A few weeks ago my husband and I went to a concert at a relatively small venue. Our seats were on edge of the second floor, which overlooked the area in front of the stage. The concert had not yet begun. People were milling around as they waited. But instead of talking to the person that had accompanied them to the concert, they were doing something else.
My husband pointed to the view below, “Look down there. Look at what every other person is doing.”
In the hands of more people than we could count were the glowing screens of hand held communication devices. And standing next to them was a person who might as well be invisible.
When did this happen? When did the people on a screen become more interesting, more engaging, more desirable to interact with than the living, breathing person standing next to us?
When did the need to check our communication device become a debilitating addiction, not being able to go five minutes without looking at it?
I am far from being as Hands Free as I want to be, but lately I have been doing some major soul searching about my own use of technology. And more importantly, I’ve taken a long hard look at the cost of distraction on my life and on the lives of the people I love the most.
I feel this topic is so critical that I actually spent the whole week writing about it. (See “You Caught My Eye,” “Eyes Unseen Words Unheard,” and “This May Hurt A Little,” for the series on eye contact.)
This is the first time since I started this blog that I stuck to one particular Hands Free topic for the entire week. It appears that lingering on this topic allowed us to dig deeper. It allowed us time to process the information and begin to implement some changes. Sticking with the topic of eye contact for several days proved to be productive, and in some cases, life-changing for many.
One reader’s comment captured the essence of what so many had expressed to me privately through email. She said, “Wow…when tears are falling down your cheeks as you are reading this, it tells you it’s time to make some changes in your life.”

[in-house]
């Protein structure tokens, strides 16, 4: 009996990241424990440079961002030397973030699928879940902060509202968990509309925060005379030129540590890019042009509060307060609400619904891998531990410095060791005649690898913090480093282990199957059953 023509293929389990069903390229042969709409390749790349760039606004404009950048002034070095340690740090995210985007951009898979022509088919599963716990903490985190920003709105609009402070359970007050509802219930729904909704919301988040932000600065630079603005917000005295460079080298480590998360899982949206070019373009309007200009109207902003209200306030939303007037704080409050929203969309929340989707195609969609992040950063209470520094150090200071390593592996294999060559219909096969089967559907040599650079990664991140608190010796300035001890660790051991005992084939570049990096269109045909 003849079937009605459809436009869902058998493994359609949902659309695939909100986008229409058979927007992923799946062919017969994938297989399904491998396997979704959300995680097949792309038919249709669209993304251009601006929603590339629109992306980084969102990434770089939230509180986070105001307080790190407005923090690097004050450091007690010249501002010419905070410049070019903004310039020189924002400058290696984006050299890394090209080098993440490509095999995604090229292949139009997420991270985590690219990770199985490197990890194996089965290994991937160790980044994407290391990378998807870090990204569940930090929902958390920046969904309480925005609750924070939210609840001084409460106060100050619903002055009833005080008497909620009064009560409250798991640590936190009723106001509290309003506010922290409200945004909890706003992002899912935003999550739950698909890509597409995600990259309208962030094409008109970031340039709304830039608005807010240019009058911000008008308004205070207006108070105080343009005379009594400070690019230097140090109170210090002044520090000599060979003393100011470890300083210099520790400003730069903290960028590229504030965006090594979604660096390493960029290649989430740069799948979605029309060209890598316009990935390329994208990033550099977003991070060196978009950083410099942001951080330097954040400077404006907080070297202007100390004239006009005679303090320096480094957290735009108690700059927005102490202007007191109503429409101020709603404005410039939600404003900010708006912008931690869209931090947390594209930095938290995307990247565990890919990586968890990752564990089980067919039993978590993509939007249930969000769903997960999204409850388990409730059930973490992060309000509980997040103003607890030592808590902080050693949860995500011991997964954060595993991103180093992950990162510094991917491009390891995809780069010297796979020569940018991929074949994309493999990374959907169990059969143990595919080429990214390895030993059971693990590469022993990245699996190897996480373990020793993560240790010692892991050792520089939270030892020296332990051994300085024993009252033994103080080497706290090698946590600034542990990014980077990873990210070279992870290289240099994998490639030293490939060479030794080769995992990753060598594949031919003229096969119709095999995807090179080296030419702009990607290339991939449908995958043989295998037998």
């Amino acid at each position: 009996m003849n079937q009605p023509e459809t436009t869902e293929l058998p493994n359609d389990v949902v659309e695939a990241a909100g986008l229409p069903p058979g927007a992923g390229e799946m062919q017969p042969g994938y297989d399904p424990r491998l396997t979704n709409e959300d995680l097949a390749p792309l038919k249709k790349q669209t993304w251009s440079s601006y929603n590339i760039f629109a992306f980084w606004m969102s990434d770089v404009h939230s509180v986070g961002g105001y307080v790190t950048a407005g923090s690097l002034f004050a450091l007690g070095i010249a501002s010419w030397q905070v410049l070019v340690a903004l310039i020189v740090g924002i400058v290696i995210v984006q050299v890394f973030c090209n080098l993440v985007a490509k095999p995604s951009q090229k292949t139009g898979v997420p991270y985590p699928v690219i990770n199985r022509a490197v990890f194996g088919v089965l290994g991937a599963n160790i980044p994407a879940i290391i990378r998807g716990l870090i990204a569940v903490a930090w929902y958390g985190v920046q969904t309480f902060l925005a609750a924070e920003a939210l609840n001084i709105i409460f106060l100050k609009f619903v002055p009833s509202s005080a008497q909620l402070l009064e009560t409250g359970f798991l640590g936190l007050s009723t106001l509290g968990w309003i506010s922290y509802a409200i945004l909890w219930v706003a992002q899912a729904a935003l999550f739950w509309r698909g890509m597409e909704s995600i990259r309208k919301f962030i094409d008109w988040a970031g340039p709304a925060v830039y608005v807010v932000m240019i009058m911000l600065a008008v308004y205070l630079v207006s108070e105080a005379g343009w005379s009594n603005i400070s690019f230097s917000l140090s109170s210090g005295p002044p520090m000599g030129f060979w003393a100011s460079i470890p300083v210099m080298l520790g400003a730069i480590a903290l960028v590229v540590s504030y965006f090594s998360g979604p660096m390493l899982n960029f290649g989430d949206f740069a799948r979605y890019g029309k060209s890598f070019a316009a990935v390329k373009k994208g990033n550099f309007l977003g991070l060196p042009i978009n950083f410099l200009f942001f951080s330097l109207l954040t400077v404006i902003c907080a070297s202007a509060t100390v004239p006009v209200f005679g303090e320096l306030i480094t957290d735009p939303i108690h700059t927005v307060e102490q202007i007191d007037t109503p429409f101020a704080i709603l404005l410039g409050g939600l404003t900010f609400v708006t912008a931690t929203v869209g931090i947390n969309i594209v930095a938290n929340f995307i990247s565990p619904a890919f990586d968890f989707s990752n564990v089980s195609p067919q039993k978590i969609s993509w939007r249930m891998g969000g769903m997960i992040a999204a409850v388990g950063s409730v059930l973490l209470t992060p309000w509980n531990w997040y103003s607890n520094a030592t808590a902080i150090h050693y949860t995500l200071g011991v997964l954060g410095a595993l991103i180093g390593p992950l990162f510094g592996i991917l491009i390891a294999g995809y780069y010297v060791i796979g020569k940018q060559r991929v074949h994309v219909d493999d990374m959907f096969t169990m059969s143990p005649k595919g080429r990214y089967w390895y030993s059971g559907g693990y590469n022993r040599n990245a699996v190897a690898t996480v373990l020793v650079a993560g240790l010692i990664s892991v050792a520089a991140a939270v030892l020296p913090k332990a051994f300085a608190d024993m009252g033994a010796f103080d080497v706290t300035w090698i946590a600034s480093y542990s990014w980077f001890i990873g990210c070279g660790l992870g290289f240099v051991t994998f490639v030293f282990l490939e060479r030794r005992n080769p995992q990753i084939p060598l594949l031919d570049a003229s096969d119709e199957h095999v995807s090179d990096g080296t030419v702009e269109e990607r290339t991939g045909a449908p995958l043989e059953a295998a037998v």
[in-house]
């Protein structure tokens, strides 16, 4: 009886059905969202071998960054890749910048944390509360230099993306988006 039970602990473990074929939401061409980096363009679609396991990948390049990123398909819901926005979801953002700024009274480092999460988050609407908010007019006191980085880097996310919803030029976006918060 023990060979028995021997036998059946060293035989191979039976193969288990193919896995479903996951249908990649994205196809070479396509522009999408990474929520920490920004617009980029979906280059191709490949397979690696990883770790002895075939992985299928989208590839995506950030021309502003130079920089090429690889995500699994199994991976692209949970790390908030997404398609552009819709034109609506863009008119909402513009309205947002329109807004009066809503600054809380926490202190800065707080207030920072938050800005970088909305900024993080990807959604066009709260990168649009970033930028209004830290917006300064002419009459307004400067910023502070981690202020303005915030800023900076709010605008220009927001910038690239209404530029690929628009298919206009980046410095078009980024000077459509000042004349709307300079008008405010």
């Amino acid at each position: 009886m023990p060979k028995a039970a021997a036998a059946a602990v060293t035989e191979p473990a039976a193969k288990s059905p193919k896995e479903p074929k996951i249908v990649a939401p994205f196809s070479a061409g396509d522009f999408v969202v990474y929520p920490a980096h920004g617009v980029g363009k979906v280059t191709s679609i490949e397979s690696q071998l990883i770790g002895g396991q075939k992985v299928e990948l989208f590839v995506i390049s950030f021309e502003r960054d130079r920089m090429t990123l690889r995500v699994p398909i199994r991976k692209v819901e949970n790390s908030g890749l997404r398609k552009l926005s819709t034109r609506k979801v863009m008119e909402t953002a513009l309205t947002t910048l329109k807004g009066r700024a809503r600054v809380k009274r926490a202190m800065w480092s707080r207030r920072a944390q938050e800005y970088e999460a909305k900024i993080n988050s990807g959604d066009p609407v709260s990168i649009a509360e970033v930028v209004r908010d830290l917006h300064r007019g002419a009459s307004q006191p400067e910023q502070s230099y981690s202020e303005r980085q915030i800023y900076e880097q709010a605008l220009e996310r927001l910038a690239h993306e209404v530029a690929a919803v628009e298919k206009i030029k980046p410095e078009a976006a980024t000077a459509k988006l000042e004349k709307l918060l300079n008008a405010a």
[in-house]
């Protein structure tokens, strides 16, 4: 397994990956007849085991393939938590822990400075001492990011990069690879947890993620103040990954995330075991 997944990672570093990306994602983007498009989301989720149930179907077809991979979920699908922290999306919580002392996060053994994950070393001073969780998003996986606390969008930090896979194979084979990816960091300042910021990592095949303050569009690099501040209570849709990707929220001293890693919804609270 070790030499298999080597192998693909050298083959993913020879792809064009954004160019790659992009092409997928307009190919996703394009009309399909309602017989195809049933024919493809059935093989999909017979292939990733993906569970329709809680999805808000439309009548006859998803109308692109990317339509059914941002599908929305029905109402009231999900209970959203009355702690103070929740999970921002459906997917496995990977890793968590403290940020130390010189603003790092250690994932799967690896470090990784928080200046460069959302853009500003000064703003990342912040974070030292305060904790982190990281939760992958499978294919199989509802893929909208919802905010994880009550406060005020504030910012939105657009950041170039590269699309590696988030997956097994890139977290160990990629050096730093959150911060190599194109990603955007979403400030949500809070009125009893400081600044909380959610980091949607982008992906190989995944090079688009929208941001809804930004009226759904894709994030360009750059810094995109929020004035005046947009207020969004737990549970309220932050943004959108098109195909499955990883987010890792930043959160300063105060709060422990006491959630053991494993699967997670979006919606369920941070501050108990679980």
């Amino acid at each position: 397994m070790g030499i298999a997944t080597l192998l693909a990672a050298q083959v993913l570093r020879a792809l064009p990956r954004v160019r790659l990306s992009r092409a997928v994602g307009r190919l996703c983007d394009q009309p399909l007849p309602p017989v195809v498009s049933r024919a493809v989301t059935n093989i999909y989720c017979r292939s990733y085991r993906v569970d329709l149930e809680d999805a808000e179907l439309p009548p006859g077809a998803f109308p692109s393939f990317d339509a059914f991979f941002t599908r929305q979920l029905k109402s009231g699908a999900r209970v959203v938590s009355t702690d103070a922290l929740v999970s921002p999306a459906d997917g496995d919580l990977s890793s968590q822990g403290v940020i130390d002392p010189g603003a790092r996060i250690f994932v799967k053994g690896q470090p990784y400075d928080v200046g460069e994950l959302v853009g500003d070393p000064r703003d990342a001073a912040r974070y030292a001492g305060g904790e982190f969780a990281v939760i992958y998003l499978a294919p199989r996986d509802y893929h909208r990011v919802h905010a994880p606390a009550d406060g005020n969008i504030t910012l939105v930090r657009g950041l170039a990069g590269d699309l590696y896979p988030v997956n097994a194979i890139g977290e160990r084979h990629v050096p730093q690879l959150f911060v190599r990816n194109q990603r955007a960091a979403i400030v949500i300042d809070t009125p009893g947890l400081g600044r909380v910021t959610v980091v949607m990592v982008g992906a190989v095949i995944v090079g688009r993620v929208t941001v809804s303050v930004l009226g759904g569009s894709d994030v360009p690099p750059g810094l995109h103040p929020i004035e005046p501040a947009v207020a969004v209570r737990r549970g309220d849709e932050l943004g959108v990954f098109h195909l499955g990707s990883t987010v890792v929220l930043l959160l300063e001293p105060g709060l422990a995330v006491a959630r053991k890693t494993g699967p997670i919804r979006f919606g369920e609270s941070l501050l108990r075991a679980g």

I am grateful for the honesty you shared in comments such as that. I am grateful for the candor of your observations, as well as the newfound awareness you described. I am particularly grateful for the hundreds of times you “shared” one of the eye contact posts in an effort to bring greater human connection to someone else’s life.
Have I mentioned that I am grateful I am not alone in this journey?
You never cease to inspire me.
You never cease to encourage me to “raise the bar” on my own personal quest to be Hands Free.
That is precisely what happened when one reader shared a thought-provoking article published in “The Wall Street Journal” entitled, “Your Blackberry Or Your Wife,” written by Elizabeth Bernstein. The article is highly worth the read, but it is the author’s short checklist that has resonated deeply with me:
10 Signs Your Devices Are Hurting Your Relationships:
1. You can't get through a meal without emailing, texting or talking on the phone.
2. You look at more than one screen at a time, checking email while watching television, for example.
3. You regularly email or text, other than for something urgent, while your partner or another family member is with you.
4. You sleep with your phone near you, and you check your email or texts while in bed.
5. You log onto your computer while in bed.
6. You have had an argument with a loved one about your use of technology.
7. You text or email while driving.
8. You no longer go outside for fun.
9. You never turn off your phone.
10. When you spend time with your family—a meal, a drive, hanging out—each person is looking at a different screen.
I heaved a huge sigh of relief when I realized I engage in less of these behaviors that I did a year ago, but I am not letting myself off the hook. The Truth Hurts…but the Truth Heals.
And the truth is…there are still major changes I need to make.
And the other, undeniable, critical truth is…I only get one shot at being a loving, connected and present parent, spouse, and human being.
And there is no time like the present.
I have decided to do a Tech Cleanse (as described by Ms. Bernstein) this weekend. I am turning off my hand-held communication device and my computer on both Saturday and Sunday.
(Did I type that correctly? My hands began to shake as I wrote that…oh yes, The Truth Hurts.)
Internet connection…off. Human connection…On.
Will you join me?
I guarentee your emails will be waiting there Monday morning. But your family? Well, they can only wait for so long.
Haven’t they waited long enough?
Re-read the checklist entitled: “10 Signs Your Devices Are Hurting Your Relationships” once again. Answer honestly. Do you see a need for change? If so, pick one behavior from the list and decide what you can do tomorrow to begin to change (or eliminate) it. On the flipside, do you know someone who could use a wake up call about his or her excessive use of technology? The Truth Hurts, but The Truth Heals. You know what to do.